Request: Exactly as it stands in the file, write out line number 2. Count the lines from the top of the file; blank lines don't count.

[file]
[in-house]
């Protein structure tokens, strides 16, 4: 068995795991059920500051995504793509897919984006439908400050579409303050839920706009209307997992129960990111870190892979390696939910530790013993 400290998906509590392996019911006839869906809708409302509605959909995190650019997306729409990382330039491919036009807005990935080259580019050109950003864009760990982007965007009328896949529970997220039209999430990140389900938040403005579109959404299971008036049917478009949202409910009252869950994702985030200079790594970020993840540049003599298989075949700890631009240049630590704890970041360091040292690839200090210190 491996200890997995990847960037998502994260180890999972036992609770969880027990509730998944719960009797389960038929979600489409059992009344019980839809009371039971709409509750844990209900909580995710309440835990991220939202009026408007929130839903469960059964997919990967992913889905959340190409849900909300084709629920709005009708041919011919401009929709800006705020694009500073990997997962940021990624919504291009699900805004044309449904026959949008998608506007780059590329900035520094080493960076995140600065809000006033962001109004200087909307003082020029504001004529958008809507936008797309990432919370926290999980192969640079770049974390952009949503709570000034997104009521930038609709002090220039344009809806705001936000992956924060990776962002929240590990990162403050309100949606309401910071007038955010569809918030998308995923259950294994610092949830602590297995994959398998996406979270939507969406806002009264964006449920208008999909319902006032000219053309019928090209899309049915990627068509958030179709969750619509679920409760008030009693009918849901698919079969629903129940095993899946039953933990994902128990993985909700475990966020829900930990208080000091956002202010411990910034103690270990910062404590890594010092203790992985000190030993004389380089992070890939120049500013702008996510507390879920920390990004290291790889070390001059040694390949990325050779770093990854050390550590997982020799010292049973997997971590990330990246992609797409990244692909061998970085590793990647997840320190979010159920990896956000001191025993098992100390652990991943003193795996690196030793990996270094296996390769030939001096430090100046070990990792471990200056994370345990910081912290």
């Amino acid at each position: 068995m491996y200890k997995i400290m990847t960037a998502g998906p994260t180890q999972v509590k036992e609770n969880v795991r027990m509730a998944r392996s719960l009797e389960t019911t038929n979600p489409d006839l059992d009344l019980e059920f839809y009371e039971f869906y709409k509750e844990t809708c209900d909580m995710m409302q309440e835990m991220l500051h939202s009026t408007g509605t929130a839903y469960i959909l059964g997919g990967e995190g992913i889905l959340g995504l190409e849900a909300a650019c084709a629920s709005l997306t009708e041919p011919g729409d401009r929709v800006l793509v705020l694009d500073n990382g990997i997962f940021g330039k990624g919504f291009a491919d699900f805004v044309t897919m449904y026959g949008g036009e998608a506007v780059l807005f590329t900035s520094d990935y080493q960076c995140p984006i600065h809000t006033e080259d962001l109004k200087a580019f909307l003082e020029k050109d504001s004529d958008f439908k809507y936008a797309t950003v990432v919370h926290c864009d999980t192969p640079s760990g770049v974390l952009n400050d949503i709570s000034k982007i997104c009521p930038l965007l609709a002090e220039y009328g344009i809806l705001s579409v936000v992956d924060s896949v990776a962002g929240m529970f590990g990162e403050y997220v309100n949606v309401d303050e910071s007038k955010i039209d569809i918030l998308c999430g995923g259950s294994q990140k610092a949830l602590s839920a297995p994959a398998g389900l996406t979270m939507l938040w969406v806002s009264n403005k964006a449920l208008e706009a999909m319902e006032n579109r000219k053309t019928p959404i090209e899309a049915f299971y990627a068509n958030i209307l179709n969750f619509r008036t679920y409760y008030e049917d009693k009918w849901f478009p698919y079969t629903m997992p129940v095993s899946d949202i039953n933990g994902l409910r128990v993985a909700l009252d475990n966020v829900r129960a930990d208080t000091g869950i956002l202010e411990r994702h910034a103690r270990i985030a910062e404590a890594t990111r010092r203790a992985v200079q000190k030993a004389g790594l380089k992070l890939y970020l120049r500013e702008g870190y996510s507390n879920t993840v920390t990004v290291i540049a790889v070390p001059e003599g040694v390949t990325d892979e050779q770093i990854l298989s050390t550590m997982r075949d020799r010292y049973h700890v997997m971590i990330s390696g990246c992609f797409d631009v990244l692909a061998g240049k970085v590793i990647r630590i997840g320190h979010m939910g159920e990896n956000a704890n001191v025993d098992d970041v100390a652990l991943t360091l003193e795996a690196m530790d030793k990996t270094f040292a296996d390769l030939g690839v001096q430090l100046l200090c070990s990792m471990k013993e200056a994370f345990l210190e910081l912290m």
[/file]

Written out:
């Protein structure tokens, strides 16, 4: 068995795991059920500051995504793509897919984006439908400050579409303050839920706009209307997992129960990111870190892979390696939910530790013993 400290998906509590392996019911006839869906809708409302509605959909995190650019997306729409990382330039491919036009807005990935080259580019050109950003864009760990982007965007009328896949529970997220039209999430990140389900938040403005579109959404299971008036049917478009949202409910009252869950994702985030200079790594970020993840540049003599298989075949700890631009240049630590704890970041360091040292690839200090210190 491996200890997995990847960037998502994260180890999972036992609770969880027990509730998944719960009797389960038929979600489409059992009344019980839809009371039971709409509750844990209900909580995710309440835990991220939202009026408007929130839903469960059964997919990967992913889905959340190409849900909300084709629920709005009708041919011919401009929709800006705020694009500073990997997962940021990624919504291009699900805004044309449904026959949008998608506007780059590329900035520094080493960076995140600065809000006033962001109004200087909307003082020029504001004529958008809507936008797309990432919370926290999980192969640079770049974390952009949503709570000034997104009521930038609709002090220039344009809806705001936000992956924060990776962002929240590990990162403050309100949606309401910071007038955010569809918030998308995923259950294994610092949830602590297995994959398998996406979270939507969406806002009264964006449920208008999909319902006032000219053309019928090209899309049915990627068509958030179709969750619509679920409760008030009693009918849901698919079969629903129940095993899946039953933990994902128990993985909700475990966020829900930990208080000091956002202010411990910034103690270990910062404590890594010092203790992985000190030993004389380089992070890939120049500013702008996510507390879920920390990004290291790889070390001059040694390949990325050779770093990854050390550590997982020799010292049973997997971590990330990246992609797409990244692909061998970085590793990647997840320190979010159920990896956000001191025993098992100390652990991943003193795996690196030793990996270094296996390769030939001096430090100046070990990792471990200056994370345990910081912290």